Tuesday, March 27, 2007

Shirley Manson, Formerly of Band Garbage, Joins Campaign to Educate Where Fur Really Comes From

The image that will be used.

I have to say that this form of campaign in which reality is clearly shown is very much needed. Images to not lie and you cannot contest a real image of a skinned fox. People see the final product of the coat or other article lined with fur and do not see how it got that way. This type of blind ignorance may be comfortable, but it’s not the truth. Seeing where fur really comes from and that yes, it came from a living being is necessary to making informed decisions. I applaud any celebrities that use their power for educating people.

Of course, the fur comes from China where they love to torture dogs. You can read more about that at -


For photos on the horrors of fur see http://www.atourhands.com/furfarm.html

For additional photos and to learn why fur is so wrong see http://www.furkills.org/furfarming.shtml


Garbage singer is latest recruit for Peta's anti-fur ad campaign

By Andrew JohnsonPublished: 26 March 2007

The cult Scottish rock singer Shirley Manson has become the latest celebrity recruit in the rear-guard action against the re-emergence of fur on the catwalk and on the backs of the world's wealthiest and most famous women.

Manson, who fronted the band Garbage before embarking on a solo career, will be pictured in a hard-hitting ad campaign launched today by the animal rights organisation Peta (People for the Ethical Treatment of Animals). Wearing a Stella McCartney evening gown, Manson holds up a skinned fox over the caption "Here's the rest of your fur coat".

It is a campaign which last month saw the R&B singer Jamelia pictured naked with a white rabbit on her back and which promises many more celebrity shock adverts. Anita Singh of Peta said: "For every celebrity who wears a fur coat, we have 100 lining up who want to use their fame to raise people's awareness."

In December, Madonna was pictured in a £35,000 coat made from the skins of 40 chinchillas and, in February, Naomi Campbell, who once appeared in a Peta advert claiming she would rather go naked than wear fur, took to the catwalk in a fur-trimmed parka.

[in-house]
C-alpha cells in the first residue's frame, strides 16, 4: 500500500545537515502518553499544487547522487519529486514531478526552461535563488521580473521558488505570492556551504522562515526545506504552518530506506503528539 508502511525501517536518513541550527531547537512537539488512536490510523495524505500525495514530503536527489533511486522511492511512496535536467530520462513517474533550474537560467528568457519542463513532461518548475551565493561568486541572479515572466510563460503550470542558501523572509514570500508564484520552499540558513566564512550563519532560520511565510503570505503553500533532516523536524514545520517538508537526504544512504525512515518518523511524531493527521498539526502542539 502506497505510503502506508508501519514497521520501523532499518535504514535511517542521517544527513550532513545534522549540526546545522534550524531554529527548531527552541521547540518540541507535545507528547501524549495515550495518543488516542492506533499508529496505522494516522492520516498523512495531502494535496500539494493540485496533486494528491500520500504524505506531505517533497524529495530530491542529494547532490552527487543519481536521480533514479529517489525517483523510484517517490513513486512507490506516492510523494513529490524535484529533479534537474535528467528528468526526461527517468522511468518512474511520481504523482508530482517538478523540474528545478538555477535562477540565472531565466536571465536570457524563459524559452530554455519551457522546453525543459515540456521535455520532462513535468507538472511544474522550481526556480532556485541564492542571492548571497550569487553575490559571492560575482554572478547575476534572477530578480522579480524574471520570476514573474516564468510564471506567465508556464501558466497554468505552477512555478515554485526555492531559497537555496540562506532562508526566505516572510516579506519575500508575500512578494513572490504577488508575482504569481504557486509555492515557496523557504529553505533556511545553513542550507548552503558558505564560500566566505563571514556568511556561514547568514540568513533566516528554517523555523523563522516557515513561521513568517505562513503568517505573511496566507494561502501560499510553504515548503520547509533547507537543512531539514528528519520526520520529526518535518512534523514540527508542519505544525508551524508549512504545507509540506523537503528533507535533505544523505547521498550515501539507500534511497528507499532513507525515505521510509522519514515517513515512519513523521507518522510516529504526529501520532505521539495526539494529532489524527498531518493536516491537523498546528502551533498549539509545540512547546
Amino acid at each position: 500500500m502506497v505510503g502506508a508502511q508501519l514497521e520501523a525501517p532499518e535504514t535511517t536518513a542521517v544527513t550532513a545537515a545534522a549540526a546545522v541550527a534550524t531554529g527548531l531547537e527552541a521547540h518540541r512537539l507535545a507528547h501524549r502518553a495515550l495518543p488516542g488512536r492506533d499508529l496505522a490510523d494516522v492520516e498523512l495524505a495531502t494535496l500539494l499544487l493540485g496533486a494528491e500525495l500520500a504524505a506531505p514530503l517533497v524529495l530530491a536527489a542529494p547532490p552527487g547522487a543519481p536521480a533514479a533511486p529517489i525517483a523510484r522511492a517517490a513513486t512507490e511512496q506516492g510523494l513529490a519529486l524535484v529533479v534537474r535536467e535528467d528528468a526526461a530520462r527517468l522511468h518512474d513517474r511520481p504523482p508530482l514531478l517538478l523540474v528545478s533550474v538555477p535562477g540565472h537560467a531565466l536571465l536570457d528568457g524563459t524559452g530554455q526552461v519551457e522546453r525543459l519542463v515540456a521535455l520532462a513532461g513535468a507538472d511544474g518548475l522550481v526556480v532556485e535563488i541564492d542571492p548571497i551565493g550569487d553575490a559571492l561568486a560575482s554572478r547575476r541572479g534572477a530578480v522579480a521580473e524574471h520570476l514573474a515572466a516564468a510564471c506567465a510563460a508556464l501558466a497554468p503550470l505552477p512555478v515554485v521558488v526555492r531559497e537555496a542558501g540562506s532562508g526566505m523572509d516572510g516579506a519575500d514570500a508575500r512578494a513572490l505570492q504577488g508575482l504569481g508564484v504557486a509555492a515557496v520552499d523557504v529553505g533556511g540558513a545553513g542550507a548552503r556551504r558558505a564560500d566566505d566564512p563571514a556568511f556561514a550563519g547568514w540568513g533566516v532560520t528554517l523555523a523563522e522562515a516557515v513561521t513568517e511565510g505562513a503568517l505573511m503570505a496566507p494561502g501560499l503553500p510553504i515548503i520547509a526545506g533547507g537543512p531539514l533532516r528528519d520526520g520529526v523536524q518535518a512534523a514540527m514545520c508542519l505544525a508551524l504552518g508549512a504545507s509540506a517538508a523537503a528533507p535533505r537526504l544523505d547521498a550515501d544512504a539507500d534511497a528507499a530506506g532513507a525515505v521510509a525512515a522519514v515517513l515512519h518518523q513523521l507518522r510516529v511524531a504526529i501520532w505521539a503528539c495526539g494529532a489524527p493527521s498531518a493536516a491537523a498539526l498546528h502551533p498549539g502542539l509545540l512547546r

Designers including Julien Macdonald, Dior and Gucci are also using fur. Harrods and the high street store Joseph are selling fur again. All have contributed to making fur more acceptable than it was when controversy raged a decade ago.

In November, The Independent on Sunday revealed sales of fur clothing hit £500m for the first time, up 30 per cent on the previous two years, with £40m of new fur products imported every year.

Figures from HM Customs and Revenue showed almost one million tons of fur were imported each year - and the global market for fur has hit almost £7bn. But the backlash has been equally fierce, and effective. During British fashion week anti-fur campaigners pelted Julien Macdonald with flour on the opening night.

The designer Tommy Hilfiger announced at the weekend he was joining Calvin Klein in refusing to use fur. Prada is also said to be "bored"with fur and has not used any in this year's collection.

1 comment:

Angel Danny said...

I congratulate Shirley for the moral stance. This is an animal cruelty story from the other side of the Atlantic: Murder at the Love Lake

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